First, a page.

Background: The aim of this study is to describe the incidence and impact of reoperation following pediatric liver transplantation, as well as the indications and risk factors for these complications. Methods: All primary pediatric liver transplants performed at our institution between January 2012 and September 2016 were reviewed. A reoperative complication was defined as a complication requiring return to the operating room within 30 days or the same hospital admission as the transplant operation, excluding retransplantation. Results: Among the 144 pediatric liver transplants performed during the study period, 9% of the recipients required reoperation. The most common indications for reoperation were bleeding and bowel complications. There was no significant difference in the graft survival of patients with a reoperation and those without a reoperation (p = 0.780), but patients with a reoperation had a significantly longer hospital length of stay (median of 39 days vs. 11 days, p = 0.001). Variant donor arterial anatomy, transplant operative time, intraoperative blood loss, transfusion volume of packed red blood cells or cell saver per weight, and transfusion with fresh frozen plasma, platelets, or cryoprecipitate were significantly associated with reoperation upon univariable logistic regression, but none of these risk factors remained statistically significant upon multivariable regression. Conclusion: At our institution, reoperation did not significantly impact graft survival. We identified variant donor arterial anatomy, transplant operative time, intraoperative blood loss, transfusion volume of packed red blood cells or cell saver per weight, and transfusion with fresh frozen plasma, platelets, or cryoprecipitate as risk factors for reoperation, although none of these risk factors demonstrated independent association with reoperation in a multivariable model. Type of study: Prognosis Study. Level of evidence: Level III.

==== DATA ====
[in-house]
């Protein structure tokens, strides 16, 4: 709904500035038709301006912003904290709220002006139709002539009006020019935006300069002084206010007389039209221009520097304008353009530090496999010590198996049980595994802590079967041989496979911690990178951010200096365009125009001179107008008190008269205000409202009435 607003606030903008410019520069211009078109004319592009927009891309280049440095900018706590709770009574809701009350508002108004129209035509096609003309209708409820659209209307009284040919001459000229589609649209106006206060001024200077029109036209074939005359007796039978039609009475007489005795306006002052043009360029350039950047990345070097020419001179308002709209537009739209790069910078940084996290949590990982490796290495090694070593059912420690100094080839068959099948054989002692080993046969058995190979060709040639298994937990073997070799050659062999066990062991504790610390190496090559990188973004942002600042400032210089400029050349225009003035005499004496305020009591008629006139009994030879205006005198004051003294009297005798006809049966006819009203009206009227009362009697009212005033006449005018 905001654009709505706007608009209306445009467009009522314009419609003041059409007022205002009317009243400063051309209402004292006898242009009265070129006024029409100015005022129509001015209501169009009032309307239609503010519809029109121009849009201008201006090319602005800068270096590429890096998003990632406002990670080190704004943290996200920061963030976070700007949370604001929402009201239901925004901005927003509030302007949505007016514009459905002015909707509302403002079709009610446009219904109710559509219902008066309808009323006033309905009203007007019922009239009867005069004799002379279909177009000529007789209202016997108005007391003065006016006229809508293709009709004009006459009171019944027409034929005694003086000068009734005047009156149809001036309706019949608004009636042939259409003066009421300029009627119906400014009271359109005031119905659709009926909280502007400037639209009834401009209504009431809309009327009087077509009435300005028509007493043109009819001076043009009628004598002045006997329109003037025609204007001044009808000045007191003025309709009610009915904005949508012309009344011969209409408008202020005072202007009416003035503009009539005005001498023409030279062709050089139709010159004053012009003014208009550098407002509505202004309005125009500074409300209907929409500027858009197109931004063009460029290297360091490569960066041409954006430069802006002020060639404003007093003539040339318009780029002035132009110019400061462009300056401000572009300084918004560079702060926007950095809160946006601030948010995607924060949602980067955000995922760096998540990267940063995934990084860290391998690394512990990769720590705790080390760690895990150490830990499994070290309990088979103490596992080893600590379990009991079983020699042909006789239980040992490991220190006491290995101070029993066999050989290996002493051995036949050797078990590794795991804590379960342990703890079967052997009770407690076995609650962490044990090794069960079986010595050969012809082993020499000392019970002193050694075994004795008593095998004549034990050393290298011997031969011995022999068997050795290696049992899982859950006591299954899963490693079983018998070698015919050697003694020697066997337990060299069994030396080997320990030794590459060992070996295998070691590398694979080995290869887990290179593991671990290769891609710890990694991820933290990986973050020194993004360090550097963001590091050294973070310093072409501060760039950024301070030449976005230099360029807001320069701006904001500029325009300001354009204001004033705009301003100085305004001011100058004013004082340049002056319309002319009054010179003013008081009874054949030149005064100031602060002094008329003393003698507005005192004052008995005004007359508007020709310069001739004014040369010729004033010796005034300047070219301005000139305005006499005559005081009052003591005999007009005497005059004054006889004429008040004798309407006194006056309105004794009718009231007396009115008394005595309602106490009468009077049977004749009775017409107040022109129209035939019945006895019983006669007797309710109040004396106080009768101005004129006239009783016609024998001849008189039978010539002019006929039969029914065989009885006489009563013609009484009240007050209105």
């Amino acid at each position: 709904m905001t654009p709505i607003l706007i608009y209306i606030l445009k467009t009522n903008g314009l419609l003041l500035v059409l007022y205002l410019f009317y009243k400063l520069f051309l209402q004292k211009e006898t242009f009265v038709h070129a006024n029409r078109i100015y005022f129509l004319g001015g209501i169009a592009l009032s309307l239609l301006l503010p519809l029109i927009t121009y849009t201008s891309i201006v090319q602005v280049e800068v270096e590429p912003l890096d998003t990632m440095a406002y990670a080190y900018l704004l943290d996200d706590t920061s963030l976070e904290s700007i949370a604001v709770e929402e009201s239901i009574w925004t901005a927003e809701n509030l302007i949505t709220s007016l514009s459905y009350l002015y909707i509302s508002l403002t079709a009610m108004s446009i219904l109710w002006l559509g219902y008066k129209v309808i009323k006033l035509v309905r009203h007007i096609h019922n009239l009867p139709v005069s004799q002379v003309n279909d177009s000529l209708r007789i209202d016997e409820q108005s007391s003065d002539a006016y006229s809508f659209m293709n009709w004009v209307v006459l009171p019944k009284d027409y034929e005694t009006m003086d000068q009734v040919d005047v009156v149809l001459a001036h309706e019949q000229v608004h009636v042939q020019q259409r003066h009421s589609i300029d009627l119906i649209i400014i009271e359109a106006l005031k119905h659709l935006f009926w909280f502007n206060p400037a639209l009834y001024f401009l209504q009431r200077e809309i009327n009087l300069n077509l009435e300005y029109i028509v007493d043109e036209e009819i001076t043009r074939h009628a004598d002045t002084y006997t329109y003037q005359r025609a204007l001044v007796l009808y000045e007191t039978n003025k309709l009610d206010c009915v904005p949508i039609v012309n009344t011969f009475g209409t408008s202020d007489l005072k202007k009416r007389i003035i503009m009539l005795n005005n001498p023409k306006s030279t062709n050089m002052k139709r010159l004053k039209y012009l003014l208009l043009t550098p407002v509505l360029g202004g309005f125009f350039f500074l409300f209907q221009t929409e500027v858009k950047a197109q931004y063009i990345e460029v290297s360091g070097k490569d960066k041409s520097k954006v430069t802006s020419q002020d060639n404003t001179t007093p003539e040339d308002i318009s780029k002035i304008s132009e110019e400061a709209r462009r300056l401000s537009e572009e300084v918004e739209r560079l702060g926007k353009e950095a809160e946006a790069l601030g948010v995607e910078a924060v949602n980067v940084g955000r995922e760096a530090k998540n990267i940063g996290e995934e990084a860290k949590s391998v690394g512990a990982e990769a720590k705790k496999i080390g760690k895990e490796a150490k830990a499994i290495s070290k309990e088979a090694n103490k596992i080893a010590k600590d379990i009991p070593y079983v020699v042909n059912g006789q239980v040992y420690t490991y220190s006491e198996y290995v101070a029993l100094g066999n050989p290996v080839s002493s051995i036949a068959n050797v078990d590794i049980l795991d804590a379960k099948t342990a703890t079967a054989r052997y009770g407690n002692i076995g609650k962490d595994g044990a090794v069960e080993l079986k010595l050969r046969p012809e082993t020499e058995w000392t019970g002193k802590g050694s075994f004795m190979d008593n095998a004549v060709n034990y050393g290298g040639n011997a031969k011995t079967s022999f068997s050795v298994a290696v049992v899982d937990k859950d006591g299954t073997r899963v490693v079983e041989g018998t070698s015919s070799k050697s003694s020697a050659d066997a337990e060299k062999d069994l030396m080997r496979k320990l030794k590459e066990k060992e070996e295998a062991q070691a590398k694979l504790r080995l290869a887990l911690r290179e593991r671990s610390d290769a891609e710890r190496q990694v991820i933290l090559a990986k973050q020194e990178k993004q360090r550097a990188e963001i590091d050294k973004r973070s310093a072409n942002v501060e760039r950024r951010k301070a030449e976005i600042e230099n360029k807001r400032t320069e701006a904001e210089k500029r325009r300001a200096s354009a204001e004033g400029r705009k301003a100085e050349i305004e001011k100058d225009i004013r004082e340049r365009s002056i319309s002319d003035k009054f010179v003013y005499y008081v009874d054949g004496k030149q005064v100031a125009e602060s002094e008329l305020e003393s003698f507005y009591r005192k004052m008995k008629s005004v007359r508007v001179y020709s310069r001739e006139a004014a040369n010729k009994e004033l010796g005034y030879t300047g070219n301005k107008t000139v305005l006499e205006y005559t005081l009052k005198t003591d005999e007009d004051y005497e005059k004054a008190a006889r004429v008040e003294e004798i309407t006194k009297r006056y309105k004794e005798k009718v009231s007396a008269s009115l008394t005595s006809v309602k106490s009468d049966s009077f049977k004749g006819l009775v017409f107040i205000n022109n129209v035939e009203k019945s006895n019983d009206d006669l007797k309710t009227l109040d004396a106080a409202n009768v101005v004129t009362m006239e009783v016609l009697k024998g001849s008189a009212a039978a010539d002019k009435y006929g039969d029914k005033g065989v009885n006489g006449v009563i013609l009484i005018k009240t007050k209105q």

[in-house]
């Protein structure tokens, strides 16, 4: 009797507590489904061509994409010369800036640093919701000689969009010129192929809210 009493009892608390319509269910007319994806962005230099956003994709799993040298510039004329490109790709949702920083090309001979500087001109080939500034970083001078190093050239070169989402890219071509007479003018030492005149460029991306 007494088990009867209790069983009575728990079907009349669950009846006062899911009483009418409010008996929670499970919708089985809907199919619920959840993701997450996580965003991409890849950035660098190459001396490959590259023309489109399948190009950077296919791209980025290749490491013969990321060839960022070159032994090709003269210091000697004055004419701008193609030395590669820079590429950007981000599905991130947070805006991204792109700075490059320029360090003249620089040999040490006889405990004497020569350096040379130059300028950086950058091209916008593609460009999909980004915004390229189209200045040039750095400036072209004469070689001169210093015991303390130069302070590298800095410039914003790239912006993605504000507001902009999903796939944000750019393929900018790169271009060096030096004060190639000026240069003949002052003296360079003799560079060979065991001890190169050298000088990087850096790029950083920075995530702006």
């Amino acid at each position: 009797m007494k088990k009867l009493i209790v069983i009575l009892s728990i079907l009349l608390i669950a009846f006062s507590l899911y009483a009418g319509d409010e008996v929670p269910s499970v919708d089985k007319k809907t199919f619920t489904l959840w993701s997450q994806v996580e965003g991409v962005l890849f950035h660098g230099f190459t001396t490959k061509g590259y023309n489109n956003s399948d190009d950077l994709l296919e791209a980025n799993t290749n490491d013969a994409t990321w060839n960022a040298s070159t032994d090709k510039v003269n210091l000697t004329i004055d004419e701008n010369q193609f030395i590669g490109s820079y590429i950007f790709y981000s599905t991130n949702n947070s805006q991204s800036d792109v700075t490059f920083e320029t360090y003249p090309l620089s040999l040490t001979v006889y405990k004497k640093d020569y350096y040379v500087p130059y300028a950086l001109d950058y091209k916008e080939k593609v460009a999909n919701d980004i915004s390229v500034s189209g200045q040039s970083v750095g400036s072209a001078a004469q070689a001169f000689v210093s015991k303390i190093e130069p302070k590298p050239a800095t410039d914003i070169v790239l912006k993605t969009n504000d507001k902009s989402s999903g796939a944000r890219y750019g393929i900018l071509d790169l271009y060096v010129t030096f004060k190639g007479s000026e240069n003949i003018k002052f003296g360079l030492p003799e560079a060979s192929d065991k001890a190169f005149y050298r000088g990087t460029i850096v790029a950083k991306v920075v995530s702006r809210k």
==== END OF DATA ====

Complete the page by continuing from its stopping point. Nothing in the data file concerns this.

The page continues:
- intestinal perforation
- length of stay
- postoperative complications
ASJC Scopus subject areas
- Pediatrics, Perinatology, and Child Health